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            The development of measures for assessing oral health status is essential to the evolution and maturation of a scientific knowledge base in geriatric dentistry. The literature suggests a high prevalence of dental diseases in older adults, yet valid and reliable instruments to assess the impact of oral diseases on older individuals or populations are lacking. This paper describes the rationale for and the development of the Geriatric Oral Health Assessment Index (GOHAI), a self-reported measure designed to assess the oral health problems of older adults. Following a review of the literature and consultation with health care providers and patients, a pilot instrument was developed. The GOHAI was initially tested on a convenience sample of 87 older adults. A revised instrument was then administered to a sample of 1755 Medicare recipients in Los Angeles County. The GOHAI demonstrated a high level of internal consistency and reliability as measured by a Cronbach's alpha of 0.79. Associations of the GOHAI with a single-item rating of dental health and with clinical and sociodemographic supported the construct validity of the index. Having fewer teeth, wearing a removable denture and perceiving the need for dental treatment were significantly related to a worse (lower) GOHAI score. Respondents who were white, well educated, and with a higher annual household income were more likely to have a high GOHAI score, indicating fewer dental problems. Additional applications of the GOHAI are necessary to further evaluate the instrument's validity and reliability, and to establish population norms of oral health in older adult populations as measured by the GOHAI.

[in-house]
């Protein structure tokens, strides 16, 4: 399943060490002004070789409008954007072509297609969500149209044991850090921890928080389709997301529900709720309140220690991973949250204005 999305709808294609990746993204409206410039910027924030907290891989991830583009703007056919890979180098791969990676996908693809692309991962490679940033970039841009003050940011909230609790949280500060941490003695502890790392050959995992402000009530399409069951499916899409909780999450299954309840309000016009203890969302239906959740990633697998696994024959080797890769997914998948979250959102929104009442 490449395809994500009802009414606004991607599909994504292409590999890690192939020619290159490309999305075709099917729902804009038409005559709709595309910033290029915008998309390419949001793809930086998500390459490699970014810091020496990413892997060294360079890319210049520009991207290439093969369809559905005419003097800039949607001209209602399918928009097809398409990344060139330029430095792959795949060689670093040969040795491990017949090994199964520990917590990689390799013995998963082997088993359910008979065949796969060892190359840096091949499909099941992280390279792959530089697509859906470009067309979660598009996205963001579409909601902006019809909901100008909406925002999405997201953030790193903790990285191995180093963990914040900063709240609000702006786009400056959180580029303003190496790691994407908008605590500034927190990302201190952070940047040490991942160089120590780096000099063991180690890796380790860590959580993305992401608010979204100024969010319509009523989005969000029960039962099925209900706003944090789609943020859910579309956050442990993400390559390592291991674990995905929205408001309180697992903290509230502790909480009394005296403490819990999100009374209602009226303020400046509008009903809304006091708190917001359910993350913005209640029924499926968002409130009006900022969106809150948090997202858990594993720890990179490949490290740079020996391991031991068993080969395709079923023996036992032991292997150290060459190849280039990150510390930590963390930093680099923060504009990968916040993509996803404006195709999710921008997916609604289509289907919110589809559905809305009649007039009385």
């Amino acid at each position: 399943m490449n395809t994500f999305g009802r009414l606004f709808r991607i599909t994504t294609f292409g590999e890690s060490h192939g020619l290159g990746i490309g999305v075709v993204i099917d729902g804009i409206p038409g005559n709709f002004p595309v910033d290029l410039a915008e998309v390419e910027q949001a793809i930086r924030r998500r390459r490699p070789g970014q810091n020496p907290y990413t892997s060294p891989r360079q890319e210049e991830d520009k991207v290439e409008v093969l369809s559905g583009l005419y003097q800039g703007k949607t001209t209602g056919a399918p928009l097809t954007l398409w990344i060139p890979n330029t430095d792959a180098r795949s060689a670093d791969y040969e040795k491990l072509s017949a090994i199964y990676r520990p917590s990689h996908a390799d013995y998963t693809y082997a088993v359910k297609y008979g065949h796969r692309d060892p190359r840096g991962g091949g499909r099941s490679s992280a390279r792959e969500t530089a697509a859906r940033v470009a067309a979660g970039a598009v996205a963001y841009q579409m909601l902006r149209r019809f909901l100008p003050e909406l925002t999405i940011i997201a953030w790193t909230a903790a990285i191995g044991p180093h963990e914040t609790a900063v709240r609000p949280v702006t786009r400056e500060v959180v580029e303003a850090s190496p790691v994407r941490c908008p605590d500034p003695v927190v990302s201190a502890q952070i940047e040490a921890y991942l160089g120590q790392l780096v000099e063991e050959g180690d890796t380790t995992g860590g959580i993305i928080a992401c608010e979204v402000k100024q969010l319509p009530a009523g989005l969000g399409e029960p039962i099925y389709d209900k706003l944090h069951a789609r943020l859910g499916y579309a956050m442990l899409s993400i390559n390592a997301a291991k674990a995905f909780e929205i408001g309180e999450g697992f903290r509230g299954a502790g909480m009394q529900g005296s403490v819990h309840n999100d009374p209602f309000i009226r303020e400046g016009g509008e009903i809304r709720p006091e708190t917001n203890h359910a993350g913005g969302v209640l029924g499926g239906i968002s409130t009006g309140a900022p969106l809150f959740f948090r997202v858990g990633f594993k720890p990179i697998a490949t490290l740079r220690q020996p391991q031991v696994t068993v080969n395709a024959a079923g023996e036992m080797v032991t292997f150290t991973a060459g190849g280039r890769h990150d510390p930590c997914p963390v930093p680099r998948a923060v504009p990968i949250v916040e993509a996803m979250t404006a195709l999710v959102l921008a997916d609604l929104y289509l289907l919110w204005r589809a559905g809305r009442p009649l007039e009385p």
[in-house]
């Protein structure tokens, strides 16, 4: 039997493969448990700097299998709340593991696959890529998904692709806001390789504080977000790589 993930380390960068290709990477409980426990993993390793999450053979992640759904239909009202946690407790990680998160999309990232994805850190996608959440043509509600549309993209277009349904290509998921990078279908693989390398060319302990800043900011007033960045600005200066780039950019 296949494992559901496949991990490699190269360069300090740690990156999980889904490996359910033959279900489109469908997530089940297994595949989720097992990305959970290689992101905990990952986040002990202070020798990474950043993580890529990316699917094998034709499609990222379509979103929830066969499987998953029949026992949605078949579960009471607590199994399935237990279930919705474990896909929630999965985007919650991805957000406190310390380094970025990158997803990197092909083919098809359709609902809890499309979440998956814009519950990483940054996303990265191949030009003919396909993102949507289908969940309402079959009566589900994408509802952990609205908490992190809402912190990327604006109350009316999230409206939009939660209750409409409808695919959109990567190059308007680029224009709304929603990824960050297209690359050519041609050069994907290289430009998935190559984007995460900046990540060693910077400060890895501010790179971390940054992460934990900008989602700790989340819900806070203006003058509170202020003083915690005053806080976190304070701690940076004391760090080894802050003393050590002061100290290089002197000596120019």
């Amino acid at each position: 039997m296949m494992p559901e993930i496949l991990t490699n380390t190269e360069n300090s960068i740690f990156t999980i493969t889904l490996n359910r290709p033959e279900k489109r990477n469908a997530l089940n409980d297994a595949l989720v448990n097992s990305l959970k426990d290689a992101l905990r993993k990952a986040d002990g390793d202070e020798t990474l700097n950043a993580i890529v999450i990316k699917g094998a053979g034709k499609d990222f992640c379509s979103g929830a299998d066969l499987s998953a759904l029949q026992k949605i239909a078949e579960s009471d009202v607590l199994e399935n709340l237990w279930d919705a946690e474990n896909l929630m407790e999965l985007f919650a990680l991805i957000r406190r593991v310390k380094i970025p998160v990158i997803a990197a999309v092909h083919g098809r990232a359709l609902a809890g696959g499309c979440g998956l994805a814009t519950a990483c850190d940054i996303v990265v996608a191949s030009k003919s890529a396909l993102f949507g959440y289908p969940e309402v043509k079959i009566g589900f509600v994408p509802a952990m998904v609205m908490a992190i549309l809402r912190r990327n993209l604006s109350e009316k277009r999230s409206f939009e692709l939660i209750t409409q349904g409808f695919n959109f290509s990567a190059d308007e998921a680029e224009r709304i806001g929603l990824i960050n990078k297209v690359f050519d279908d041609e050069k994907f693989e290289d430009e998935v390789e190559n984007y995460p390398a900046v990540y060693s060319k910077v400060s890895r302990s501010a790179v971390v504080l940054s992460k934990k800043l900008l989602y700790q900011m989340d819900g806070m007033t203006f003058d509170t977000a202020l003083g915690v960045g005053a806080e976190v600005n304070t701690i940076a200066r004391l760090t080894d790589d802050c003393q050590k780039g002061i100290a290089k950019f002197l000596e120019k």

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                Author and article information

                JMIR Res Protoc
                JMIR Res Protoc
                JMIR Research Protocols
                JMIR Publications (Toronto, Canada )
                December 2019
                18 December 2019
                : 8
                : 12
                : e14555
                [1 ] Institute for Community Research Hartford, CT United States